Candlelight Holiday Tour in Phoenixville. Homes and churches decorated for the season, plus crafts, music and refreshments. Benefits programs at Firebird Children’s Theatre and Phoenix Village Art Center. Dec. 5, 3 to 7 pm. Tickets and programs, after 2:30 at St. Peter’s Episcopal Church, 121 Church St., Phoenixville, $20-$25. 610-933-9181; PhoenixvilleHistoricalSociety.org.
6th Annual Strasburg Holiday Tour of Homes. Visit decorated homes in Historic Strasburg and stroll down Main Street to enjoy the shops, craft market and light fare and bid on silent auction items. Benefits restoration of historic buildings. Dec. 5, 10 to 4. First Presbyterian Church Fellowship Hall, 101 S. Decatur St. $20. 717-687-9039; StrasburgHeritageSociety.org.
Friends of Chester Springs Library Christmas House Tour & Holiday Reception. Tour beautifully decorated homes followed by a holiday reception at The Montgomery School, 4:30 to 6. Includes holiday cheer and light supper. Dec. 6, 1 to 4:30. Tickets at the library, 1685 Art School Rd., and Gardner’s Landscape Nursery, Chester Springs. Advance sales only. $45. 610-724-2925; Friends-CSL.com.
The Spirit of Christmas in New Castle, DE. A full day of concerts, house tours, re-enactments, crafts, shopping, refreshments and sharing the Christmas Spirit. Dec. 12, 9:30 to 5:30. Brochures at New Castle Presb. Church, 25 E. Second St., New Castle, DE. Free. 302-328-3279; NewCastlePresChurch.org.
A beloved holiday tradition with many performances around County Lines Country. Dec. 11–31, Pennsylvania Ballet, 215-551-7000; PABallet.org. Dec. 11–13, 17, 19, 20, Brandywine Ballet, 610-696-2711; BrandywineBallet.org. Dec. 12, Moscow Ballet, 610-252-3132; Nutcracker.com. Dec. 12, Academy of International Ballet, 866-908-5666; AcademyBalletRU.com. Dec. 12–13, Wilmington Ballet Academy of the Dance, 800-338-0881; ThePlayhouseDE.org. Dec. 17, 19 & 20, Chester County Ballet, 610-431-2333; HarrisonDanceStudios.com. Dec. 19–20, First State Ballet, 800-37-GRAND; TicketsAtTheGrand.org. Dec. 19–20, Central PA Youth Ballet, 717-534-3405; HersheyTheatre.com.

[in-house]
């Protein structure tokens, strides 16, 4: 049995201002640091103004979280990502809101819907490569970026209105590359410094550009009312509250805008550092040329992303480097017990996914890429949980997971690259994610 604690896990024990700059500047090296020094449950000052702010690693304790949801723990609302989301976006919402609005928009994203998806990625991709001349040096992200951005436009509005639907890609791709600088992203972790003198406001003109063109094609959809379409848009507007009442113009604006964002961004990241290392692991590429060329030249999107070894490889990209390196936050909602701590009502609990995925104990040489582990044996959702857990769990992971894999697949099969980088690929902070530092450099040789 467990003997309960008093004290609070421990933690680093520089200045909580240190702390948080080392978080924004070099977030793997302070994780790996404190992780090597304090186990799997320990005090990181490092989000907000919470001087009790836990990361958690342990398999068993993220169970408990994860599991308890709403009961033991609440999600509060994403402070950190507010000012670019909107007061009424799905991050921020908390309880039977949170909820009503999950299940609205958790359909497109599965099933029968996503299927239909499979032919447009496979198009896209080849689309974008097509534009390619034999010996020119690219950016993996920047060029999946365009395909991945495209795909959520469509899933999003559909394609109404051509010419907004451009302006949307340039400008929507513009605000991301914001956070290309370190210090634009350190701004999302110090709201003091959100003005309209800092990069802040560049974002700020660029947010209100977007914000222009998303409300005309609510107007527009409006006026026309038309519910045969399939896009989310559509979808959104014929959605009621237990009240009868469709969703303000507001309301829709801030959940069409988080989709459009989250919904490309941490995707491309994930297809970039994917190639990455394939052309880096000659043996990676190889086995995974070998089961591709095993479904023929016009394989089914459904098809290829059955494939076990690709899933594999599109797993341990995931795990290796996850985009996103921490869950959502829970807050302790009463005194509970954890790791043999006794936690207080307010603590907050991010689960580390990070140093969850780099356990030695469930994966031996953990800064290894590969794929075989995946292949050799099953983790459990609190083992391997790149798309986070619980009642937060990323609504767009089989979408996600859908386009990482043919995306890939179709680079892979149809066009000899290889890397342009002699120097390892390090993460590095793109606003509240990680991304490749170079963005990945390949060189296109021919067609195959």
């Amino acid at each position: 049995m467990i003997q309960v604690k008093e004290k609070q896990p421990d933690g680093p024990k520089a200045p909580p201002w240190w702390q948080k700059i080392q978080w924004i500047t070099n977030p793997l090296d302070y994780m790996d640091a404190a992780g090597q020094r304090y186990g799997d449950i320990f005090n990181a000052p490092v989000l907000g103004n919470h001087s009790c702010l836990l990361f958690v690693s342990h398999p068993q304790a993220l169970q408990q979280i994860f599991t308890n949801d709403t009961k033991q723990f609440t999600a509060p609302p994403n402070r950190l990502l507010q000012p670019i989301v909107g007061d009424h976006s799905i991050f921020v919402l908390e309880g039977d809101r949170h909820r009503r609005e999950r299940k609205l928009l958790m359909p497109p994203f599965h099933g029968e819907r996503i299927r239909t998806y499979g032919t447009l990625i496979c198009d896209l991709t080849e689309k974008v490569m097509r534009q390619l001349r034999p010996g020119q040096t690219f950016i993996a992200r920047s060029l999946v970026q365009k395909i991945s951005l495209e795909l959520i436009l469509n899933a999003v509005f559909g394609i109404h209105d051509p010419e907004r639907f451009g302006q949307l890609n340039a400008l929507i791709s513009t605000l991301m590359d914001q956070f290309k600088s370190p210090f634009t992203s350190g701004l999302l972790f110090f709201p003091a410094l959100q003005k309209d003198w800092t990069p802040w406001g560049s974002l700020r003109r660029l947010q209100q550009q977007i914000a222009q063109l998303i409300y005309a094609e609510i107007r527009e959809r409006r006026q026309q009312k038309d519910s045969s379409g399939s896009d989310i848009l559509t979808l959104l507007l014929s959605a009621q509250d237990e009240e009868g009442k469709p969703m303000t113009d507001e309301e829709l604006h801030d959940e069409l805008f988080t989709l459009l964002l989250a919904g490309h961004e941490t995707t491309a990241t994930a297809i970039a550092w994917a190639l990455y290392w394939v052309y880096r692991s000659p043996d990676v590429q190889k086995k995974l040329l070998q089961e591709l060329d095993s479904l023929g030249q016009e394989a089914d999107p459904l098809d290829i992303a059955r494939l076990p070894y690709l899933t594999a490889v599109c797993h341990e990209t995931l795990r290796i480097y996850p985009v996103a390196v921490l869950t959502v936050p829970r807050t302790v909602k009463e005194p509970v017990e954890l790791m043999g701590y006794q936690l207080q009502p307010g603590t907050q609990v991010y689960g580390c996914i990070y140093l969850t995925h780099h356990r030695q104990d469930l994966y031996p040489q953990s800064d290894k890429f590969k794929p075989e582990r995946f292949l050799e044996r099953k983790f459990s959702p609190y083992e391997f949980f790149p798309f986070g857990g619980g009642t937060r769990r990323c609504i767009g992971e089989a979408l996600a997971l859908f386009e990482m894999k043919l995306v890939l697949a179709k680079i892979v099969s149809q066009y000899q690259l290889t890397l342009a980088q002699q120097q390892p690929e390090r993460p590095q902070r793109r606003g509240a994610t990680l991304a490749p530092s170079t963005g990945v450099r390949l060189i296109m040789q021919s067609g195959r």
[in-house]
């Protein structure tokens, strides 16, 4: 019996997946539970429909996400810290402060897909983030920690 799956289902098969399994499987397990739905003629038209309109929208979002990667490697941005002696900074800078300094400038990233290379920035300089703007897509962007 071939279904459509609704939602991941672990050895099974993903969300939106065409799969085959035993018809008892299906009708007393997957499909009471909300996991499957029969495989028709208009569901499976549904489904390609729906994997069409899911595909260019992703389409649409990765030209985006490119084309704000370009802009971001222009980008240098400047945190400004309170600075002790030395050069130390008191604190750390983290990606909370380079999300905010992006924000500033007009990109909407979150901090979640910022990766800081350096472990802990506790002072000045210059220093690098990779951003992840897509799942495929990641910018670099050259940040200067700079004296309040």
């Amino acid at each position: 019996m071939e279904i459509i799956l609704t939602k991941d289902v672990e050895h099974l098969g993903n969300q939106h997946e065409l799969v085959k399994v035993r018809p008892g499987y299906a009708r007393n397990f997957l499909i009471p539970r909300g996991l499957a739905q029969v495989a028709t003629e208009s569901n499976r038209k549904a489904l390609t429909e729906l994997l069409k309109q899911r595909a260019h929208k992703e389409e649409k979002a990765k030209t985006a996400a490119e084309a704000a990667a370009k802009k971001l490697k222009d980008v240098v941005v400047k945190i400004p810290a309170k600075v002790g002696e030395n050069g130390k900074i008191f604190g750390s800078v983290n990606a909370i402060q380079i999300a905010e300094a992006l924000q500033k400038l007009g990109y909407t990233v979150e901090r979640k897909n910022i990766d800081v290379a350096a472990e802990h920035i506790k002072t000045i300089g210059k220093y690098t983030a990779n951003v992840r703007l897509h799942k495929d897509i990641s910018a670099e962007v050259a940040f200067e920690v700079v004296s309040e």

Concerts, Dance & Parties
“A Christmas Journey” Victorian Magic Lantern Show
The Magic Lantern showman takes you on a Christmas journey using music, comedy, drama and gorgeous images projected on the big screen. Plain & Fancy Theater, Bird-In-Hand. MagicLanternTheater.com.
Vox Ama Deus: Dec. 4, St. Paul’s Episcopal Church, 22 E. Chestnut Hill Ave., Chestnut Hill, 7 p.m. Dec. 6, Daylesford Abbey, 220 S. Valley Rd., Paoli. 4 p.m. Dec. 20, St. Katharine of Siena Church, Lancaster & Aberdeen Aves., Wayne, 4 p.m. $10-$25. 610-688-2800; VoxAmaDeus.org. Ursinus College: Dec. 5, Bomberger Hall Auditorium, 601 E. Main St., Collegeville. Sat., 7:30 p.m., Sun., 2:30 p.m. Adm. 610-409-3000; Ursinus.edu.
Ballet 180 Presents “A Charlie Brown Christmas”
A holiday production set to Vince Guaraldi’s classic soundtrack. Rosemont College, McShain Performing Arts Center, 1400 Montgomery Ave., Rosemont. 3 pm. $15–$30. 484-639-9571; Ballet180.org.
Midnight in the Square & Mushroom Drop
Historic Kennett Square drops a 700-pound, 8-foot, lighted, steel mushroom to welcome in the New Year! 888-440-9920; MushroomFestival.org.
The Playhouse on Rodney Square & The Grand Opera House
The Playhouse on Rodney Square: Dec. 1–6, Annie, directed by original lyricist and director Martin Charnin and choreographed by Liza Gennaro, this is a new incarnation of the iconic original, $40–$95. Dec. 9, Swing’n the Holidays, energetic renditions of Christmas classics and fresh arrangements of swing/jive/R&B classics by The Jive Aces from London, 2 p.m. $39. Dec. 20, Mannheim Steamroller Christmas by Chip Davis, a holiday tradition of Christmas music with dazzling multimedia effects performed in an intimate setting, 3 and 7:30 p.m., $55–80. The Playhouse on Rodney Square, 1007 N. Market St., Wilmington. 302-888-0200; ThePlayhouseDE.org.